Fulmer said "a small number" of checks are deposited when the accounts don't have sufficient funds, "but that's an attempt to get back our capital. We're not trying to worsen their financial position. We want them to appreciate the service so when they need that service, they will come back."
Yolanda Walker, spokesperson for Cashland, said her company also offers extended payment plans for no extra charges.
"Basically, the customer can repay the loan in four equal payments," she said, with no extra fees or charges.
The post-dated check the customer leaves at the time of the loan will be deposited unless the customer steps forward in advance to ask for extended terms, she said. Walker said the company follows the best practices recommended by the industry.
Dr. Adair Morse, assistant professor of finance at the University of Chicago, completed an eight-year study to be published soon that finds payday lending businesses can be a benefit to consumers.
"There are different types of borrowers that use payday lending services," she said. "Many payday borrowers are people with some sort of personal disaster - like a car break down - where they just don't have enough cash to get to the next payday. For these people, my study looks at the benefits. People in communities with payday lenders fare better in a number of well-being factors."
Morse's study was based in California using data from 1996 to 2004, but she said she built in controls for all income, education and employment factors so the results can be compared to other communities.
"For people facing personal disasters, there can be a well-being benefit to having access to a loan. For a huge portion of the population of people that have financial constraints, there is no other access to cash," Morse said. "Many of these people are capped on their credit cards and the banks are not interested in lending to them."
Morse said payday lending customers can get into more trouble through the loans when they do not use the borrowed funds for necessities.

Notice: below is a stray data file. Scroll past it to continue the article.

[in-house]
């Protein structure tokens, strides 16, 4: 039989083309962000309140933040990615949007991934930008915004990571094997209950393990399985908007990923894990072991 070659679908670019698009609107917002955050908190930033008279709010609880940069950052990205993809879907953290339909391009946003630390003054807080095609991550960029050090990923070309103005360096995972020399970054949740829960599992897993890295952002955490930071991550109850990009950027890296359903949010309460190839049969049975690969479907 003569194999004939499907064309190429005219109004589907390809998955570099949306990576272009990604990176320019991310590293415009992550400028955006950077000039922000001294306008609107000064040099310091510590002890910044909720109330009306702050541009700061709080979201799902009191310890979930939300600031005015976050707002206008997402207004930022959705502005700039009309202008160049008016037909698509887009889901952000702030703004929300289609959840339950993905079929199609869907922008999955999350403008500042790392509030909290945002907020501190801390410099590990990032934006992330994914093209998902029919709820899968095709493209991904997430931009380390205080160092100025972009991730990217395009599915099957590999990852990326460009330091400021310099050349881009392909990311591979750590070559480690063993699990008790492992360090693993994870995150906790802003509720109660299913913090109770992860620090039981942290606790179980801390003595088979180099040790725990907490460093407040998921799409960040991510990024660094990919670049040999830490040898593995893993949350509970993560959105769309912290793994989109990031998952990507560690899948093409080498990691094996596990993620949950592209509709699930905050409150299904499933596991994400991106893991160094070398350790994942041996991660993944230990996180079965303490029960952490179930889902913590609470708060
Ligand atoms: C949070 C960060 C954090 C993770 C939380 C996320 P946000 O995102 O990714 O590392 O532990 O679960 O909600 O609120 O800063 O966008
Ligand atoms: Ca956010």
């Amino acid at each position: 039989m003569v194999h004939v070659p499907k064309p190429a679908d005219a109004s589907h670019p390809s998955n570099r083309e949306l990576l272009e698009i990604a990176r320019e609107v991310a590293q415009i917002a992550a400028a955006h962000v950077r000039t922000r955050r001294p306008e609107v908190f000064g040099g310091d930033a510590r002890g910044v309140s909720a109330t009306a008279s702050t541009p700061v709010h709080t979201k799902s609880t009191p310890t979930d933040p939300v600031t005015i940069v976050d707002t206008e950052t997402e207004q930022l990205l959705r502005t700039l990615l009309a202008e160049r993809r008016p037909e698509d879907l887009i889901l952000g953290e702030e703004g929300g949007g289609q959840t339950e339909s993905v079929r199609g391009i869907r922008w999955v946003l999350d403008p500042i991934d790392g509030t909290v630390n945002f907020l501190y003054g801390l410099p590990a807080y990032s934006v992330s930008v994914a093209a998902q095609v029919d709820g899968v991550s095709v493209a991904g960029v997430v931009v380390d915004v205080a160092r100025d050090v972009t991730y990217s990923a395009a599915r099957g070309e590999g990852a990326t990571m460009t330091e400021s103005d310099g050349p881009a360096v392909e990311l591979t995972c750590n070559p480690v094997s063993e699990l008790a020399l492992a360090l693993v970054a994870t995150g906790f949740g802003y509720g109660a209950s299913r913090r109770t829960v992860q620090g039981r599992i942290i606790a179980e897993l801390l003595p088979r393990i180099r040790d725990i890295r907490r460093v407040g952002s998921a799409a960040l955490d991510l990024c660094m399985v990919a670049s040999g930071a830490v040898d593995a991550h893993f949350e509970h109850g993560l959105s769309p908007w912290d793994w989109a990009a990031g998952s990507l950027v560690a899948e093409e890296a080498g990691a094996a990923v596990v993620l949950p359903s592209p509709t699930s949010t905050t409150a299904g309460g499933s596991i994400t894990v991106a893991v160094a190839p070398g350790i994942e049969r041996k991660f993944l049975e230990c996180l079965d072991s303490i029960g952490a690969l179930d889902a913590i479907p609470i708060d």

"Some people may be using payday lending to purchase things that are not essentials. I did not study that," she said. She added that a "health shock" is another reason consumers might get into a dangerous cycle of paycheck lending because they face a continuing problem.
Morse said regulations such as limiting paycheck lending to an annual percentage rate to 36 percent will destroy the industry. "Thirty-six percent means payday lending goes away," she said. "Why is this the only opportunity for people in trouble? Maybe we need to think about broadening this market."
She said recent changes in the industry, such as the extended payment plans every business in Norwalk offers, are an attempt to make the business more responsible to consumers. "Part of it is a reaction to negative press and part of it is an attempt to recover funds," she said.
"It is more fruitful as a starting point for the industry to start with these more realistic payment plans," she said. "I'm very supportive of that program. It gives people options. In one pay cycle, you're not able to catch up."
A Web site for the payday lending industry "http://www.cfsa.net" explains the industry stance that payday lending is more economical than other options for some consumers. It said most payday lending customers are middle class Americans who use the service as a safety net when unexpected expenses occur.
Paycheck lending leads to irresponsible debt
One of the groups on the other side of the paycheck lending debate is the OCRL.
That group a 241-member group of advocates, religious leaders, labor organizations and community groups dedicated to fair and just lending practices by small loan lenders published "Trapped by Design" last month based on SEC filings from the state's top four publicly traded payday lenders.